Commitments

In a blog post seven years ago, I summarized “Embracing Contraries in the Teaching Process”, an important article by English professor Peter Elbow. In that post, and its sequel, I tried to apply Elbow’s ideas to the teaching of math. I encourage you to read both posts, and Elbow’s article (which I linked to in the first post.) 

Elbow’s key point is that there is a tension between our obligation to our students’ education, on the one hand, and our obligation to our discipline, on the other. In many ways, those are “contraries”, as he put it, and yet we must learn to embrace both. If we are not committed to the discipline, we betray the students by offering a watered-down version of the subject. If we are not committed to the students’ learning, we betray the discipline by not promoting it to the next generation. Good teaching is in part the ability to navigate that continuum, sometimes emphasizing one obligation, sometimes the other, and thus avoiding the binary choice of being a “hard” or “soft” teacher. We must be 100% committed to our students’ education, and we must be 100% committed to mathematics. To quote my 2013 post: 

My commitment to mathematics requires me to read a student-written proof with a relentlessly critical eye, making sure the logic is tight and the writing clear. But my commitment to the student requires me to be encouraging and supportive, to look for whatever germs of good thinking are there even if the proof is flawed, and to find ways to build on those.

So yes, we have to embrace opposites. But there are some widespread practices which in my view serve neither the students, nor the discipline. Those are the practices that prioritize student compliance.

Some are obviously unrelated to learning math. Penalizing students for placing the staple in the wrong place, not putting a box around the final answer, using the supposedly wrong writing implement, or any similar violation is absurd. Sure, some of those sorts of requirements facilitate our lives as teachers, and there’s no reason not to explain that to the student. But it is ridiculous to have students lose “points” over them.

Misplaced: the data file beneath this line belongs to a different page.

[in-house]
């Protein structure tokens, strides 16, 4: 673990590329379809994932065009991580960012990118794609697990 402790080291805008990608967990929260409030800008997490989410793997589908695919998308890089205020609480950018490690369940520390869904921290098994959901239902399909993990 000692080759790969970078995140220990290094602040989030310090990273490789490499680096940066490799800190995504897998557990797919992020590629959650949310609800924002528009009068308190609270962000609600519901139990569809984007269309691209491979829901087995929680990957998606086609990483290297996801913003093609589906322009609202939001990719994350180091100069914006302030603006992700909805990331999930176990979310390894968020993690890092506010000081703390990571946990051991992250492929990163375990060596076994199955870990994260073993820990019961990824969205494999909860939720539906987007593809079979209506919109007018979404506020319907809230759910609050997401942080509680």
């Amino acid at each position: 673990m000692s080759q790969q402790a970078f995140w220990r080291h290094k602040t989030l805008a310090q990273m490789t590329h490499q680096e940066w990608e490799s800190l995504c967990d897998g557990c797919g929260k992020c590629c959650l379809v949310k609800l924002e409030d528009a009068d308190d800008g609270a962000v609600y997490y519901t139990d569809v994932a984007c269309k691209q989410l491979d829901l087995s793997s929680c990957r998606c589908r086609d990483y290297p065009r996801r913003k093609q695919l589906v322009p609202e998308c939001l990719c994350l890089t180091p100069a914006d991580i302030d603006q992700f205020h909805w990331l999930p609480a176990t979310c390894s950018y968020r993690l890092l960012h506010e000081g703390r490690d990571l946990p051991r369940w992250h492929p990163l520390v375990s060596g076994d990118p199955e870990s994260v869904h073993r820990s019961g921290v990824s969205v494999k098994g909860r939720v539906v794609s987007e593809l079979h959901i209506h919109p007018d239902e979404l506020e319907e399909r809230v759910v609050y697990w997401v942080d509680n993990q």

And then, there is the issue of time.

  • The clock: the quiz needs to be completed by 10:10. Why? If a student needs or takes more time, what difference does it make?
  • The calendar: this concept needs to be mastered by Friday. Really? Understanding achieved a week later is not as valuable?

Again, this is an issue of teacher convenience, and should be discussed as such. Within reason, we should do everything we can to reduce time pressure. (To watch my entertaining 5-minute video on that topic, go to my About Teaching page, and scroll down. See also my detailed advice on how to address the reality that students learn at different rates.)

Finally, there are some practices which on the surface appear to be about math, but in fact are about enforcing obedience. Here are some examples:

  • Overemphasis on terminology, and unnecessarily complicated notation. For example, asking kids to learn the words “minuend” and “subtrahend”. (Fortunately that does not seem to have survived in contemporary curricula.) Or insisting on a different notation for a segment and its measurement. (I learned high school geometry in the French system, and we were not burdened with this sort of pickiness.)
  • Rejecting correct answers that have not been “simplified” (fractions, radicals), or are in the wrong format. Students make enough real mistakes — let’s not tell them they’re wrong when they’re right! Example: writing polynomials not in descending order.
  • Memorization without understanding: if students are asked to memorize some facts or algorithms that mean nothing to them, it’s just an exercise in blind obedience.

Yes, there is a place for all those things. Distinguishing “equal” from “congruent” makes sense for polygons but not so much for line segments. Lowest terms fractions and simple radical form can be useful, and they can help communication, but they should not be elevated beyond that. Memorized shortcuts and formulas are worthwhile if they encapsulate understanding, but not if they are a substitute for it. And so on. 

In general, when we make pedagogical and curricular choices, we should ask ourselves: does this choice support the math? does it support my students? or is it more about controlling the students and enforcing compliance? If we are strong in our commitment to our discipline and to our students, we can dramatically decrease our preoccupation and emphasis on demanding obedience.

— Henri

Not unrelated: my article on The Assessment Trap.

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